In other words, our study showed that intact endothelial function

In other words, our study showed that intact endothelial function in the anterior cerebral and systemic circulation could not be only

associated with migraine but again this could be also attributed to selleck physiological conditions. This again is in accordance with one of our previous findings that migraine patients without comorbidities and early atherosclerotic process probably have intact systemic endothelial function [8]. This has also been suggested by Vanmolkot and de Hoon [28]. In recent years it has been proposed that migraine is associated with disorders of the coronary, retinal and peripheral vasculature [1]. However, in many studies the authors did not exclude vascular risk factors, or perhaps they excluded many vascular risk factors, but did not evaluate IMT, a morphological marker of the early atherosclerotic process and associated endothelial dysfunction, which consequently might have biased their findings [2], [3], [4], [5], [6] and [7]. Therefore, according to the previous sentence, the findings of our current and previous studies might suggest that behind vascular disorders could not be systemic endothelial dysfunction Y-27632 research buy but perhaps localized

endothelial dysfunction or other pathological vascular conditions. Taking into account all the presented findings of this and previous studies, the following can be concluded in migraine patients without comorbidities: (I) impaired endothelial function in the posterior cerebral circulation is associated with migraine; (II) intact endothelial function in the anterior cerebral Morin Hydrate and systemic circulation is not associated only with migraine. The authors express their gratitude to Valentin Beznik and Marjeta Švigelj for technical assistance, and especially to all the volunteers. “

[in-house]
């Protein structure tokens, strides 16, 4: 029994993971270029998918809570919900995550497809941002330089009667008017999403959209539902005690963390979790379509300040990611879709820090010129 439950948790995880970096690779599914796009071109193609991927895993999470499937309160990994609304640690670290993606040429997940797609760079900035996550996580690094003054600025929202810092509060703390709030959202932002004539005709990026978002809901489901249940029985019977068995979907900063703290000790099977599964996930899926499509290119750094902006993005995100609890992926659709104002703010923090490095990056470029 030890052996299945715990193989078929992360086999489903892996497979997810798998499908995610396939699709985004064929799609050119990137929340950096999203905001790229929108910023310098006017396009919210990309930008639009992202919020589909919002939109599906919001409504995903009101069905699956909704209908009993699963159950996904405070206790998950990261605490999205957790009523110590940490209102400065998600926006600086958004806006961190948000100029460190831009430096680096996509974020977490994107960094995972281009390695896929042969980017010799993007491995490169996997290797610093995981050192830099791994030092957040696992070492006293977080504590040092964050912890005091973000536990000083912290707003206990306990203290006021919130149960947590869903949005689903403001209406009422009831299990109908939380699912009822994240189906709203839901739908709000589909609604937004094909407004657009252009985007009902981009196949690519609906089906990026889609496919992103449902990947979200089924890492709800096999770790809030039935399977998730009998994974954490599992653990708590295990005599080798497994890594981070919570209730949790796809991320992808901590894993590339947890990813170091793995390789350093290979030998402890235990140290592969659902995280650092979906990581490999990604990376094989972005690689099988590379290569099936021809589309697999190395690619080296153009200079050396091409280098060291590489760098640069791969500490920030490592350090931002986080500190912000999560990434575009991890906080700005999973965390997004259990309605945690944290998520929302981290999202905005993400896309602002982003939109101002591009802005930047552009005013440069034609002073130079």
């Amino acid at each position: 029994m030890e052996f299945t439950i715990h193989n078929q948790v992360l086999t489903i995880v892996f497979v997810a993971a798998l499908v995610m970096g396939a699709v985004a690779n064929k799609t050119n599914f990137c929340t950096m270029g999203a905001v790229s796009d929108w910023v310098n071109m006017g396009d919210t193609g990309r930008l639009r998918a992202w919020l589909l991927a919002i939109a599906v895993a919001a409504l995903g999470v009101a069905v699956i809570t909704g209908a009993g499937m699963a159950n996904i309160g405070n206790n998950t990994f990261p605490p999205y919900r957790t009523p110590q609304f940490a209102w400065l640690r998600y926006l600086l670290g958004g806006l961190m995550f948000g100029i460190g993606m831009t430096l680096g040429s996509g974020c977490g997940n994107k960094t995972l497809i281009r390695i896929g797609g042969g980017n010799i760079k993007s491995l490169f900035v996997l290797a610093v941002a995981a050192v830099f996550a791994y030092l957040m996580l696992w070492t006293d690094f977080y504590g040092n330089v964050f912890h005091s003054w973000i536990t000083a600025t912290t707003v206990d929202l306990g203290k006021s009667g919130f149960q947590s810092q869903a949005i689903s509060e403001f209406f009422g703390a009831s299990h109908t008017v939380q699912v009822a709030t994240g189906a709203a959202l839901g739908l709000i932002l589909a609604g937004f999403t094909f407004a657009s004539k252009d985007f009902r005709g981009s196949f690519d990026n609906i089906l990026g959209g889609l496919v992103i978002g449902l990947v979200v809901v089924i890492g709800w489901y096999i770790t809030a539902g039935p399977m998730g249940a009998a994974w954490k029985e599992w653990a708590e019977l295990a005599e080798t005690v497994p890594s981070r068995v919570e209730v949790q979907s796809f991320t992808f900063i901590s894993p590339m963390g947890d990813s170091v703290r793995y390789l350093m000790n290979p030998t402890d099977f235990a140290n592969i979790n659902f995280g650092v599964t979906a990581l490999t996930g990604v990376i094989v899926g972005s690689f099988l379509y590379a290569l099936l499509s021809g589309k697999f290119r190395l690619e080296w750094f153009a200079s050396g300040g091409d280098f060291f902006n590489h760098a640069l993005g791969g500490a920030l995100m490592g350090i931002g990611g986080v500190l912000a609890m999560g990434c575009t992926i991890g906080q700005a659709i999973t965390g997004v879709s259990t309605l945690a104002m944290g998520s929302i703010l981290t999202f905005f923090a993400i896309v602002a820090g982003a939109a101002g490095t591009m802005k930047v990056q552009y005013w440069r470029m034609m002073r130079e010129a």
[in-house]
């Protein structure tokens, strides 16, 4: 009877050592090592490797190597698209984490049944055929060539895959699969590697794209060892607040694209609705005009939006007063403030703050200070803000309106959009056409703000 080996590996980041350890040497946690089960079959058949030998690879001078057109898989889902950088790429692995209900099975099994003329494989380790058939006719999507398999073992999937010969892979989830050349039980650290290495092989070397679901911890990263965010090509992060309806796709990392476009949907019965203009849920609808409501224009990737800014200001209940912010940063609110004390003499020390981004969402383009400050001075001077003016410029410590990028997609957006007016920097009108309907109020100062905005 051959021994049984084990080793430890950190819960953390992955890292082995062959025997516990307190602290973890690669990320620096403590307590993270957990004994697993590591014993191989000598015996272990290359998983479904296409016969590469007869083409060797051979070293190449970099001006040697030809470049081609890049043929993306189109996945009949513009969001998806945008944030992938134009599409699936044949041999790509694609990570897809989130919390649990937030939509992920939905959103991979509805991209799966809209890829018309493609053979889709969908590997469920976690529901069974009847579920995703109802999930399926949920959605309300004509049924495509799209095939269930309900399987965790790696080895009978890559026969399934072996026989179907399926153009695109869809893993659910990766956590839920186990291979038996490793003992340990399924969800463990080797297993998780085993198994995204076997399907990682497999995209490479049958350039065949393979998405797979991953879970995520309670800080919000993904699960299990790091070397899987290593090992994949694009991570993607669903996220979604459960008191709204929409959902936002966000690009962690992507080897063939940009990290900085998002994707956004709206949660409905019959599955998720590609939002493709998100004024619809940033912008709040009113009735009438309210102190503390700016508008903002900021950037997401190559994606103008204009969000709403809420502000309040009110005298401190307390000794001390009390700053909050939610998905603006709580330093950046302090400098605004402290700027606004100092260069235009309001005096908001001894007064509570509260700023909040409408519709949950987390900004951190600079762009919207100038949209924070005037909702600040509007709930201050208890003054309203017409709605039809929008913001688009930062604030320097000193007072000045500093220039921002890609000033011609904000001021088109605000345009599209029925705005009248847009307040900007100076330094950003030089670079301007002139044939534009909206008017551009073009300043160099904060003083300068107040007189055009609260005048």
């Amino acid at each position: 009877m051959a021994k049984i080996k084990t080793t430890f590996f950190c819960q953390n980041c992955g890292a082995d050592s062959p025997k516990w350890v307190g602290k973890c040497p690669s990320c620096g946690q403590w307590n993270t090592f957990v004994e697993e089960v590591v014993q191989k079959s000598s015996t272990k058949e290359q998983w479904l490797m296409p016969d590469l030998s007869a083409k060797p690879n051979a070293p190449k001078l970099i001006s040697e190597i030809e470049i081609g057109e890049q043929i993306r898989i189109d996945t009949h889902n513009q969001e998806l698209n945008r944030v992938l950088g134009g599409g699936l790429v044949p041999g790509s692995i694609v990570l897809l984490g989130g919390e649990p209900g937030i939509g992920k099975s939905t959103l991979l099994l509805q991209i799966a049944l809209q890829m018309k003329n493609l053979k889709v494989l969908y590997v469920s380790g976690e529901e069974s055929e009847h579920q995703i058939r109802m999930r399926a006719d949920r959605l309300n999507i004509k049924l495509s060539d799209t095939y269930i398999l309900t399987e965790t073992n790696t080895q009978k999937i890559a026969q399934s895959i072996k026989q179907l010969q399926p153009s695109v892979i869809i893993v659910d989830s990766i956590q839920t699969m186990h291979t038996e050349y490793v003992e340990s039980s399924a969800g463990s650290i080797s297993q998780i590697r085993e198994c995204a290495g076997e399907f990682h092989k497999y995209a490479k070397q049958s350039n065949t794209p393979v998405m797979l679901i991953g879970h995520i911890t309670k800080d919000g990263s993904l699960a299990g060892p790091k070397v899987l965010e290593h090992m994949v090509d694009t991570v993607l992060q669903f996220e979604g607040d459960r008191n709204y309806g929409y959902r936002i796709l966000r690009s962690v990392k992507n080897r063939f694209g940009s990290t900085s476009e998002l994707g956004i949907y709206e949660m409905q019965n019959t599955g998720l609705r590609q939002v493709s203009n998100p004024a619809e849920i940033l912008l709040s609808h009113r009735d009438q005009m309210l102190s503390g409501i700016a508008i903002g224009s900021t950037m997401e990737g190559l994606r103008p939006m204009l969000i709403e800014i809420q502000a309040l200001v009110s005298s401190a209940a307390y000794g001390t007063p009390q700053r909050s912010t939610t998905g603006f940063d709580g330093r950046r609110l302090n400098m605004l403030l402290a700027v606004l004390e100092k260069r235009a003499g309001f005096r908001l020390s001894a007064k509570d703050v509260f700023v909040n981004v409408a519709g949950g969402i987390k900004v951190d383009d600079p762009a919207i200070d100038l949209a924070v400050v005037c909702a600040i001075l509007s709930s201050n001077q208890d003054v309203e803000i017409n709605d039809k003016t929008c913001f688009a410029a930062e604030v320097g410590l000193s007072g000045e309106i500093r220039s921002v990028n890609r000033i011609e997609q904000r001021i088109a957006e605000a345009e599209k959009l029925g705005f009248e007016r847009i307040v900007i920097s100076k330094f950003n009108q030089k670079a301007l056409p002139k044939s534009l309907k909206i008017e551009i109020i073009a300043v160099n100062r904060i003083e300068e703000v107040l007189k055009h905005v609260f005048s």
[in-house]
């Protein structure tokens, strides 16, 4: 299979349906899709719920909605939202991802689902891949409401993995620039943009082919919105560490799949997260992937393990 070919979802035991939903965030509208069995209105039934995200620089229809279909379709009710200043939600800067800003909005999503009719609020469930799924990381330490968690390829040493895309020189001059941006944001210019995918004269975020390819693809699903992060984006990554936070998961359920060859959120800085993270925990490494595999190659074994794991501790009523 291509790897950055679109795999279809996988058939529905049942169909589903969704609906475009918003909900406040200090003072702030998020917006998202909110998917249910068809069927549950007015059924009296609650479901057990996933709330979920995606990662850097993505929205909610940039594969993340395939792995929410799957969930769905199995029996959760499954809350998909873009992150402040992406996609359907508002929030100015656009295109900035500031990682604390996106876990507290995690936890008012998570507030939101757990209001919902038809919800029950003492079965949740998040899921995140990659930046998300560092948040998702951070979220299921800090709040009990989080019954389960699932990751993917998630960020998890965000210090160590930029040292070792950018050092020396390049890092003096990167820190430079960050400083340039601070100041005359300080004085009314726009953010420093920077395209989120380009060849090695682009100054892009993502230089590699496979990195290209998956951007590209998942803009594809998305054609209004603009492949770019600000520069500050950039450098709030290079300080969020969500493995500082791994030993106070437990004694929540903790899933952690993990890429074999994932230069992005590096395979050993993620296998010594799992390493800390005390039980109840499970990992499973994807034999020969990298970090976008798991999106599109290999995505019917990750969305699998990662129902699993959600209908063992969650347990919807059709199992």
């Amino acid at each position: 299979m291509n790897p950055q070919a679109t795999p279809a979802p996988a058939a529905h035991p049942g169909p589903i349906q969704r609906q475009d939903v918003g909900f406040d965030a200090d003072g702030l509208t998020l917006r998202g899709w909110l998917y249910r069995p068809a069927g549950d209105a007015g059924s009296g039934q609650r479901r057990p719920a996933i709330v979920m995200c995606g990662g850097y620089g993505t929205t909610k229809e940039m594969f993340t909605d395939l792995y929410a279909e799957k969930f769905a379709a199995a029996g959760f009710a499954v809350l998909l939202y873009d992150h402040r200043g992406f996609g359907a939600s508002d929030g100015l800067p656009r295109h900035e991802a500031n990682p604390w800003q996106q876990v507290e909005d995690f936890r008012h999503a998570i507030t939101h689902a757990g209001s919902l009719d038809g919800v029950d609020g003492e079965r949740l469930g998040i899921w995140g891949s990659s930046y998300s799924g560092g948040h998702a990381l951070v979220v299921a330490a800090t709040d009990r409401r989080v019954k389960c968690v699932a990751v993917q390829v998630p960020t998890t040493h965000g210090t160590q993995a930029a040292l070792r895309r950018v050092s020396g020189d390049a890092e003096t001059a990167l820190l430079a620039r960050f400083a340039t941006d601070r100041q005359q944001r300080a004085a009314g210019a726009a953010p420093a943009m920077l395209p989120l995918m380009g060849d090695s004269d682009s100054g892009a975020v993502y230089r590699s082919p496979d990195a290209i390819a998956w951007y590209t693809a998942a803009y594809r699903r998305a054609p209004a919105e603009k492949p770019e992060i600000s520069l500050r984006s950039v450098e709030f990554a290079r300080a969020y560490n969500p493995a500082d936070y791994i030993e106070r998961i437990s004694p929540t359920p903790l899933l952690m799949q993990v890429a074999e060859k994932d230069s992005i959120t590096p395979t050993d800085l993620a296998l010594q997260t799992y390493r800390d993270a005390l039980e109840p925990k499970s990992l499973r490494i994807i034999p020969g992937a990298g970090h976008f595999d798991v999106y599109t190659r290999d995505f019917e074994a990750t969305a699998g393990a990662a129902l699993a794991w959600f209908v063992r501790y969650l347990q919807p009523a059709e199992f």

“Given the narrow therapeutic time window for reperfusion in acute ischemic stroke, there is a strong need for neuroprotective

strategies aiming at preservation of tissue at risk for infarction to increase the number of patients eligible for reperfusion. Former clinical trials in neuroprotection led to disappointing results due to poor interpretation and translation from an experimental to a clinical setting. When selecting agents for neuroprotection not only proof of efficacy but also easy implementation in acute stroke care is of great importance. Gas therapy and especially the noble gas helium might be a promising neuroprotective strategy that meets criteria for every day practical use [1], [2] and [3]. Helium is directly available in the hyperacute prehospital phase, is well-tolerated and lacks toxicity or interactions [4] and [5]. The exact neuroprotective mechanism of helium is not well known but egression of nitrogen from neural mitochondria is suggested. This might facilitate oxygen reuptake during reperfusion [6]. Another supposed mechanism of neuroprotection by gas therapy is an increase of cerebral blood flow.

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